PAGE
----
At 15, she won Kazakhstan’s Young Writers’ Award for short fiction and was presented with a publishing contract. But in the same year she was also offered a scholarship to study music at Italy’s prestigious United World College of the Adriatic, near Trieste. The violin, finally, won out. For a long time, however, she suffered from crippling stage fright. It was only many years later, while studying for her Masters degree at London’s Royal Academy, that she learnt to overcome this. ‘I got a call to play this really difficult piece by Johannes Maria Staud’, she recalls, ‘but for some reason, because it was so hard, I was only concentrating on performing the piece, as opposed to thinking, am I going to make a mistake?’ Paradoxically, it was the very difficulty of the piece that forced her to stop thinking of Staud’s work as an agglomeration of potential pitfalls and start to play as if it were music. Suddenly, everything started to open up.
Orazbayeva has questioned and redefined the limits of the violin constantly ever since, whether sonically – as in the hallucinogenic digital transformations of her playing exhibited in her collaborations with electronic music pioneer Zinovieff – or conceptually – as in her equally beguiling work with British artist Tim Etchells. Sonic and conceptual concerns become inextricably linked in solo projects, as in her determination to take her recording of Sciarrino’s Caprices out of the studio and into ten different outdoor locations (‘because there are so many harmonics’, she explains, ‘you realise the property of the space much more quickly’) or her 2014 installation involving a trio of violins suspended from stands, their strings activated by records on spinning turntables. She laughs as she recounts a recent presentation of her Telemann Fantasias at the Royal Academy of Music that prompted one student to suggest, ‘I think you’ve just given up on playing the violin well.’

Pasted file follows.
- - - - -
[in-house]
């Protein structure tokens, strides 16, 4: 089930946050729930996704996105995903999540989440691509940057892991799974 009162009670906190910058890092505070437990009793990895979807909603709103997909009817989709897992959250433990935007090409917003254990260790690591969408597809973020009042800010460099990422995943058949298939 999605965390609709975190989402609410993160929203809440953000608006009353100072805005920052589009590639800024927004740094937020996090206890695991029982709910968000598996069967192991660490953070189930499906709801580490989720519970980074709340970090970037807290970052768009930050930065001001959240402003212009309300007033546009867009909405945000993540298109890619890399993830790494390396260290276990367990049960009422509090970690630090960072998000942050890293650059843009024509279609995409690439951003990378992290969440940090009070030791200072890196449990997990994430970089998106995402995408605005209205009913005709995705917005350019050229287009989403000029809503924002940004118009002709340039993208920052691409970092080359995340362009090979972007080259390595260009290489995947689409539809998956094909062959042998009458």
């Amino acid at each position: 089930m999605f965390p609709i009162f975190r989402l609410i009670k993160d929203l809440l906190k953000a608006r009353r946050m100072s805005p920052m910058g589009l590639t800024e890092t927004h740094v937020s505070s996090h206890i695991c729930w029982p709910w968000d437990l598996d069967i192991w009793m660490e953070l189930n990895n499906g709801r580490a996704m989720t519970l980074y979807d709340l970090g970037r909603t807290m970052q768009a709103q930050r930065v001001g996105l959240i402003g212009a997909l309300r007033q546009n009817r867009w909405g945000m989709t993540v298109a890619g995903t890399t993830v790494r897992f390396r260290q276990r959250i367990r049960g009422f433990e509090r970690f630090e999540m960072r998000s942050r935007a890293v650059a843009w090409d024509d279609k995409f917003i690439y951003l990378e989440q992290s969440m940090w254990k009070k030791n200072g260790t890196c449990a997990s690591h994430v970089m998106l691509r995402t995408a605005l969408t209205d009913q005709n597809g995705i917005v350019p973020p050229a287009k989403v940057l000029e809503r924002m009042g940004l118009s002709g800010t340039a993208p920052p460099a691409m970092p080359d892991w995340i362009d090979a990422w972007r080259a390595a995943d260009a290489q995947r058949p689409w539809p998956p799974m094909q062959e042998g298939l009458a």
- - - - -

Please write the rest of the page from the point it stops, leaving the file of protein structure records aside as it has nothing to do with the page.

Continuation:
She finds this academic approach to performance ‘a bit of a religion’ – certainly it is one that is observed according to much the same rituals at the Kazakh conservatoire and the Royal Academy. ‘They don’t really study music’, she insists. ‘They’re trained really well and they can play their instruments, but I don’t think they have any curiosity about sound – or about music generally.’ That’s one accusation that could never be levelled at Orazbayeva herself.